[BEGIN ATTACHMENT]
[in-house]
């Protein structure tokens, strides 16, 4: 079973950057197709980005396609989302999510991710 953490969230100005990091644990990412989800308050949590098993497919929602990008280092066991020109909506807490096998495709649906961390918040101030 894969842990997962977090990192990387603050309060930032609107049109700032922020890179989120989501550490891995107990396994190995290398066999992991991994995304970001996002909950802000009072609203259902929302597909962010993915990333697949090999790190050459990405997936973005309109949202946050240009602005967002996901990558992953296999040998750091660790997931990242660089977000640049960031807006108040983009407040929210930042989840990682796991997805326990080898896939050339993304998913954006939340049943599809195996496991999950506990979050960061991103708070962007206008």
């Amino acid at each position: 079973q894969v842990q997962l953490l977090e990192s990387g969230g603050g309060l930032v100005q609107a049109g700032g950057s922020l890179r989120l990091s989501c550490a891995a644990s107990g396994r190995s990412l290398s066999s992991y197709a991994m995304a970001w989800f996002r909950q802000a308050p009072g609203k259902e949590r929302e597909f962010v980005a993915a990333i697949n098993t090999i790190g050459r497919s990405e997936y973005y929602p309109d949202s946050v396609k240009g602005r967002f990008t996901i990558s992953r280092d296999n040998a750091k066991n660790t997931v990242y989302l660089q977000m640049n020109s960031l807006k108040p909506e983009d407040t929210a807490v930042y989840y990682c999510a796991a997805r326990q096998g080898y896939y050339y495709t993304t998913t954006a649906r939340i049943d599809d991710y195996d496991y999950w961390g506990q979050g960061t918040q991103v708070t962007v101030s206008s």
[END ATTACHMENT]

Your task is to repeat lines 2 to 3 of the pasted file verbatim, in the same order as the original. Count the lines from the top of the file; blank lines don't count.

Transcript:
């Protein structure tokens, strides 16, 4: 079973950057197709980005396609989302999510991710 953490969230100005990091644990990412989800308050949590098993497919929602990008280092066991020109909506807490096998495709649906961390918040101030 894969842990997962977090990192990387603050309060930032609107049109700032922020890179989120989501550490891995107990396994190995290398066999992991991994995304970001996002909950802000009072609203259902929302597909962010993915990333697949090999790190050459990405997936973005309109949202946050240009602005967002996901990558992953296999040998750091660790997931990242660089977000640049960031807006108040983009407040929210930042989840990682796991997805326990080898896939050339993304998913954006939340049943599809195996496991999950506990979050960061991103708070962007206008």
């Amino acid at each position: 079973q894969v842990q997962l953490l977090e990192s990387g969230g603050g309060l930032v100005q609107a049109g700032g950057s922020l890179r989120l990091s989501c550490a891995a644990s107990g396994r190995s990412l290398s066999s992991y197709a991994m995304a970001w989800f996002r909950q802000a308050p009072g609203k259902e949590r929302e597909f962010v980005a993915a990333i697949n098993t090999i790190g050459r497919s990405e997936y973005y929602p309109d949202s946050v396609k240009g602005r967002f990008t996901i990558s992953r280092d296999n040998a750091k066991n660790t997931v990242y989302l660089q977000m640049n020109s960031l807006k108040p909506e983009d407040t929210a807490v930042y989840y990682c999510a796991a997805r326990q096998g080898y896939y050339y495709t993304t998913t954006a649906r939340i049943d599809d991710y195996d496991y999950w961390g506990q979050g960061t918040q991103v708070t962007v101030s206008s």